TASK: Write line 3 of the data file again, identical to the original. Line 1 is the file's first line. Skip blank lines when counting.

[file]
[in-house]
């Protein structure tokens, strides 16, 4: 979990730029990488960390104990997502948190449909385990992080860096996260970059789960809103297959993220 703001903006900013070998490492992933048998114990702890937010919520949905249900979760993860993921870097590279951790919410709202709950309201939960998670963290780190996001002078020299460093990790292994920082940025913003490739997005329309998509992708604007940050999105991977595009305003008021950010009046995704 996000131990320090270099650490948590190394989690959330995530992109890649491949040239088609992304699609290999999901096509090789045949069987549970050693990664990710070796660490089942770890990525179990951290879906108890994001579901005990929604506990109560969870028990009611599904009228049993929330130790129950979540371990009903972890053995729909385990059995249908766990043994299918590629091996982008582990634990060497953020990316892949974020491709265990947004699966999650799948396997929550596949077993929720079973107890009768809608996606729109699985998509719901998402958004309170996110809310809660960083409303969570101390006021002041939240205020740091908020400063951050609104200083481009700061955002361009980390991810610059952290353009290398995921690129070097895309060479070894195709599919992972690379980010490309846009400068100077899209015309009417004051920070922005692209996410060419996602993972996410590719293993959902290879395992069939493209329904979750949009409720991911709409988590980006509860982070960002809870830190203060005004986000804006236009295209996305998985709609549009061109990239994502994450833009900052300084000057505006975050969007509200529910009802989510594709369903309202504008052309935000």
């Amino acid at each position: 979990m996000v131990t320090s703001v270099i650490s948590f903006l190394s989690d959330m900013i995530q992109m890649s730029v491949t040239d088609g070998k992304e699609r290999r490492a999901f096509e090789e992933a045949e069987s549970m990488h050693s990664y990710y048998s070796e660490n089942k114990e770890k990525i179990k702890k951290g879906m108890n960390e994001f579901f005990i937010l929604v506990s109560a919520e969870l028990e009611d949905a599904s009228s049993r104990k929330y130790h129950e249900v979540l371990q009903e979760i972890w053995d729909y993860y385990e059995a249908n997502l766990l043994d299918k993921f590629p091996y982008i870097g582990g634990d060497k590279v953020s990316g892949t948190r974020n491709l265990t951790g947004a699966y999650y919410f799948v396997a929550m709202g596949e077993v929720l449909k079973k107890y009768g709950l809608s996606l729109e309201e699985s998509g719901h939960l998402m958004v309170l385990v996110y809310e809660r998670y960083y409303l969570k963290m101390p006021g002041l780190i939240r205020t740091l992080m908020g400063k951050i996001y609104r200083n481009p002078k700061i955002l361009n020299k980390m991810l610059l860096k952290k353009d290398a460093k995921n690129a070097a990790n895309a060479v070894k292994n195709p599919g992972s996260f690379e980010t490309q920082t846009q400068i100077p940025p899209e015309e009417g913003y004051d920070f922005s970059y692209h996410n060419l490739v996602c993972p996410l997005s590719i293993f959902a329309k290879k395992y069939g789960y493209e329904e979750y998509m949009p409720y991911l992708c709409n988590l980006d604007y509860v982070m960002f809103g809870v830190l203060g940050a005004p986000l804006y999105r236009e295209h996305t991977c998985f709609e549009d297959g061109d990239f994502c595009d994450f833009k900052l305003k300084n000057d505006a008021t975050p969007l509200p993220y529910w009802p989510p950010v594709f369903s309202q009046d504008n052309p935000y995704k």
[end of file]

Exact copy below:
């Amino acid at each position: 979990m996000v131990t320090s703001v270099i650490s948590f903006l190394s989690d959330m900013i995530q992109m890649s730029v491949t040239d088609g070998k992304e699609r290999r490492a999901f096509e090789e992933a045949e069987s549970m990488h050693s990664y990710y048998s070796e660490n089942k114990e770890k990525i179990k702890k951290g879906m108890n960390e994001f579901f005990i937010l929604v506990s109560a919520e969870l028990e009611d949905a599904s009228s049993r104990k929330y130790h129950e249900v979540l371990q009903e979760i972890w053995d729909y993860y385990e059995a249908n997502l766990l043994d299918k993921f590629p091996y982008i870097g582990g634990d060497k590279v953020s990316g892949t948190r974020n491709l265990t951790g947004a699966y999650y919410f799948v396997a929550m709202g596949e077993v929720l449909k079973k107890y009768g709950l809608s996606l729109e309201e699985s998509g719901h939960l998402m958004v309170l385990v996110y809310e809660r998670y960083y409303l969570k963290m101390p006021g002041l780190i939240r205020t740091l992080m908020g400063k951050i996001y609104r200083n481009p002078k700061i955002l361009n020299k980390m991810l610059l860096k952290k353009d290398a460093k995921n690129a070097a990790n895309a060479v070894k292994n195709p599919g992972s996260f690379e980010t490309q920082t846009q400068i100077p940025p899209e015309e009417g913003y004051d920070f922005s970059y692209h996410n060419l490739v996602c993972p996410l997005s590719i293993f959902a329309k290879k395992y069939g789960y493209e329904e979750y998509m949009p409720y991911l992708c709409n988590l980006d604007y509860v982070m960002f809103g809870v830190l203060g940050a005004p986000l804006y999105r236009e295209h996305t991977c998985f709609e549009d297959g061109d990239f994502c595009d994450f833009k900052l305003k300084n000057d505006a008021t975050p969007l509200p993220y529910w009802p989510p950010v594709f369903s309202q009046d504008n052309p935000y995704k």